The second point is Apple could never keep up with Intel/AMD performance with such a small investment, even if they switched to a stripped down x86 processor family that threw away all the accumulated crud. It's much more likely they want to build accelerator chips/video processors and other chipset add-ons for Intel/AMD processor-based machines that will keep Mac OS X on Apple gear ahead of (and locked out of) any clones and keep their OS X portable and handheld s/w (currently ARM-based but possibly switching to Atom and it's descendants in the future) ahead of anything competitors can come up with using pure Intel/ARM chipsets.

David S. | Apr 25, 2008 | 8:12PM

I don't get where this obsession with Windoze performance comes from. People don't buy Macs to run Windoze on, even when they do appreciate the ability to either dual-boot or run it in a VMWare instance for when they happen to need it.

I don't know if Bob's theory is right or not, but the performance of Windoze on a hypothetical future chip is not likely to be one of Apple's major considerations. Or at least, I hope it wouldn't be, since I'd like Apple to keep itself in the game.

Matt | Apr 25, 2008 | 8:19PM

Here's another suggestion.

Perhaps as a foundation partner is the ARM joint venture Jobs has discovered how profitable licensing chip IP can be. Not only is it an ARM chip used to power the iPhone, but virtually every other mobile phone in the world. Almost 3 Billion ARM chips were shipped in 2007 from the 200+ IP licensees.

Paul | Apr 25, 2008 | 8:42PM

Bob, I think you are on to something. Sony finally announced the availability in the US for video on demand for the PS/3, about time. I can see Apple doing a media/TV/iTunes/game console. It would be the God machine for the home. And it is about cores these days.

J Peters | Apr 25, 2008 | 8:46PM

Given multi-core is the way of the future, how about a multi core running generic x86 on one core - to provide a backup 'can run windows' capability - and something else on the other cores?

jaycee | Apr 25, 2008 | 9:32PM

Apple just wants a quick in with the military. :)

Partners in Grime | Apr 25, 2008 | 10:21PM

So, to make software available for a new platform, ship a new version of XCode, recompile for a new Universal Binary, and a new architecture is available for all developers.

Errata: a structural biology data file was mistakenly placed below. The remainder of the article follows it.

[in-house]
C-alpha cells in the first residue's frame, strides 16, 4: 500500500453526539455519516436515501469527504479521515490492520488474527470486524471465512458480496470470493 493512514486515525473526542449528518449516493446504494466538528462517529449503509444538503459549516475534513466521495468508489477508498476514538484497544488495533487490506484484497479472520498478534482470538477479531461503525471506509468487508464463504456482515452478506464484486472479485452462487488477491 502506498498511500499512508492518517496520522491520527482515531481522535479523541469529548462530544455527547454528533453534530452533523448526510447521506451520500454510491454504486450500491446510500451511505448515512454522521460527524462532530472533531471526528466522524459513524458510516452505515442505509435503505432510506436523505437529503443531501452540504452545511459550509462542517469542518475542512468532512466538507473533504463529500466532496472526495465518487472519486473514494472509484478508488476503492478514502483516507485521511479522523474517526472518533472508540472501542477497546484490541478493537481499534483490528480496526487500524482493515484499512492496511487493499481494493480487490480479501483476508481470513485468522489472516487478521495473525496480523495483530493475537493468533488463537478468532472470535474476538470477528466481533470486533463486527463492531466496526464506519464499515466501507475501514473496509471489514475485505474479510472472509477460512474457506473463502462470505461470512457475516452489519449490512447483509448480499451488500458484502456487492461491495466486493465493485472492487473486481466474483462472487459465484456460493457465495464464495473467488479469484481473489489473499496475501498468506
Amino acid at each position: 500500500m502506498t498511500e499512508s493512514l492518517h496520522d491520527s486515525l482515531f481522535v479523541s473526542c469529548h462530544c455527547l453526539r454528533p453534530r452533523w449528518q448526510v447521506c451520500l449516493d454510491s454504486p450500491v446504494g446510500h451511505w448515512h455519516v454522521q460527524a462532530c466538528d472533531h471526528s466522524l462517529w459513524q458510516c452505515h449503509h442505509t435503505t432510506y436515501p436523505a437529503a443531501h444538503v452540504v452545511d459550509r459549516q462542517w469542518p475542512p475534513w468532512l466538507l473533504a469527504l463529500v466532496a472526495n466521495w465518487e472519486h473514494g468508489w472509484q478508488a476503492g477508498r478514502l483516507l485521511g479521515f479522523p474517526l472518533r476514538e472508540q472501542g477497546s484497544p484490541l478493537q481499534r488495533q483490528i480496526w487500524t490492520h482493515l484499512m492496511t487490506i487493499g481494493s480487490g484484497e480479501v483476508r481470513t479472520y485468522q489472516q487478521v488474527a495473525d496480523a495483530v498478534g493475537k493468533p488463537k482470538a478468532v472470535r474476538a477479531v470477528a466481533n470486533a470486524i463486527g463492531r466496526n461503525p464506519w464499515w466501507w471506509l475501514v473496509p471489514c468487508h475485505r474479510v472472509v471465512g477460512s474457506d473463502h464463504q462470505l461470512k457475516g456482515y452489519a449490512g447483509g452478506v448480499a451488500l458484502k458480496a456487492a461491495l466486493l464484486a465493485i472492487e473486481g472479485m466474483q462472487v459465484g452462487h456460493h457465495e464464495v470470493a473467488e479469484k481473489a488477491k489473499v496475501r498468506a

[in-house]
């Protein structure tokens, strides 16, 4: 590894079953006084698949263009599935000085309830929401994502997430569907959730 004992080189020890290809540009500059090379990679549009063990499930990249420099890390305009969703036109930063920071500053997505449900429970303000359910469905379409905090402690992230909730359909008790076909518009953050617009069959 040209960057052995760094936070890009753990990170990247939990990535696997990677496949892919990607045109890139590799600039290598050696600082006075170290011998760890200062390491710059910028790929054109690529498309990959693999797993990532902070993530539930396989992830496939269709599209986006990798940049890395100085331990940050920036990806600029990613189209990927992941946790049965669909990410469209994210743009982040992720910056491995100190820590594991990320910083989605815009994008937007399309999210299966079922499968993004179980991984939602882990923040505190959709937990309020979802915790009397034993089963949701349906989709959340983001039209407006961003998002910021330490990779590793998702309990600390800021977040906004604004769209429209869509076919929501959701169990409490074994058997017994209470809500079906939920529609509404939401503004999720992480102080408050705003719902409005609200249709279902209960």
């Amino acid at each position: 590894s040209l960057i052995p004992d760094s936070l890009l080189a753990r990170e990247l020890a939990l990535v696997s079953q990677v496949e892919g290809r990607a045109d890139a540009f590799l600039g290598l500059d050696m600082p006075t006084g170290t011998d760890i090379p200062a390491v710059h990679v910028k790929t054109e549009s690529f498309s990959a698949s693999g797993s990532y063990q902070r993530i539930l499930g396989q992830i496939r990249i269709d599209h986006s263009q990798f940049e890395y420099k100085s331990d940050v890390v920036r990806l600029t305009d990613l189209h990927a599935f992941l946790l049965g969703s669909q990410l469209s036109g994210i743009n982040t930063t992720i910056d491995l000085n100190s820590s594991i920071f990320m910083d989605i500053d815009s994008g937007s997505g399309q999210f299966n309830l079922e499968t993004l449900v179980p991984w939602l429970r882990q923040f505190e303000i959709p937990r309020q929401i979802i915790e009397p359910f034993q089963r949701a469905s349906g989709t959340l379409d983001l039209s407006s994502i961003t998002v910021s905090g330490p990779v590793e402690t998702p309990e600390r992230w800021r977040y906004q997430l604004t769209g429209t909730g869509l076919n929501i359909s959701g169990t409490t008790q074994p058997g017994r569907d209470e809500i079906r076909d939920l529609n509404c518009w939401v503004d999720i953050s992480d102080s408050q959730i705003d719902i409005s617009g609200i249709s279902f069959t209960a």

Getting everyone to switch over to XCode wasn't just about making the switch to Intel... it was to break away from permanent dependency on any hardware platform ever again.

Scott Advani | Apr 25, 2008 | 10:27PM

This time you are proposing something believable. I was thinking the same thing when I heard this news, after checking PA's web site: they are all about performance per watt, but at the high end, and they apparently do not have anything to compete with ARM. (Just as Intel's Atom also doesn't really match ARM's efficiency.) Not that they couldn't, if they applied themselves in that direction...

But you didn't distinguish virtualization (e.g. VMWare and Parallels) from emulation. If they ditch x86, they will probably have to continue to emulate it for a while, to support older MacOSX apps that have already shipped. Just like they had to emulate the 68040 on the PowerPC, which was a really impressive engineering feat back then. Well, I bet by buying a chip company, they can make that job easier: the new processor will be able to emulate an X86 much more easily, because it will be designed to do that! And Windows apps will be able to run on it, too. So the pain of switching architectures again will be less than it was the previous two times. On the other hand, to retain power efficiency they will want to minimize the amount of silicon that is added for the purpose of emulation. So it will probably be a hardware-assisted software emulation rather than a complete, performance-competitive x86 implementation. But after recompiling the apps to use the PA instruction set, they will indeed be more power-efficient. This chip can be a big win for the next-generation slim laptops and the tablet we are still waiting for. As for the iPhone, if they just branch out into higher-bandwidth radio technologies, keep innovating in the graphics space, and maybe pump up the GPU capabilities a bit as necessary, it will be fine for several years.

I hope PA's existing customers are not left out in the cold though. I hope none of these engineers' talent gets put "on the shelf", because their work has such wide applicability.

Shawn Rutledge | Apr 25, 2008 | 10:34PM

Bob, I've been an avid reader of your columns for a long while now. Always on the margin, never participating. This time I thought I could drop in.

First of all, please pardon my english (I'm an spanish speaker), so I beg you to bear with me.

I've been using Macs for about 15 years, but not exclusively as I also have used Linux based machines, and where I work, more than 90% of the devices are Windows based.

Now to the point. I'm a System Administrator, and I hardly need Windows for anything except to manipulate Active Directory (For the time being, until I find a tool to do that without the need of a Windows based OS installed). I have a MacBook Pro at work, which I only use to connect to Outlook Web Access and to open some attachment in an email. Other than that, I always have an SSH connection open to a server, which I use to perform my tasks. And here is where I'd like to draw your attention: I don't use MY computer as much as I use OTHER computer to work.

I've seen this trend in other areas (Such as the regular desktop user). With services becoming more and more dependant on a server somewhere else (Think Gmail, Facebook, Myspace, Salesforce.com and others).

I know that the 'local' applications would never dissapear from the desktop (People still like to hear music and see photos while disconnected from the Internet), but the fact that the workplace -and the social space, for that matter- is moving away from the desktop an into the net is not avoidable.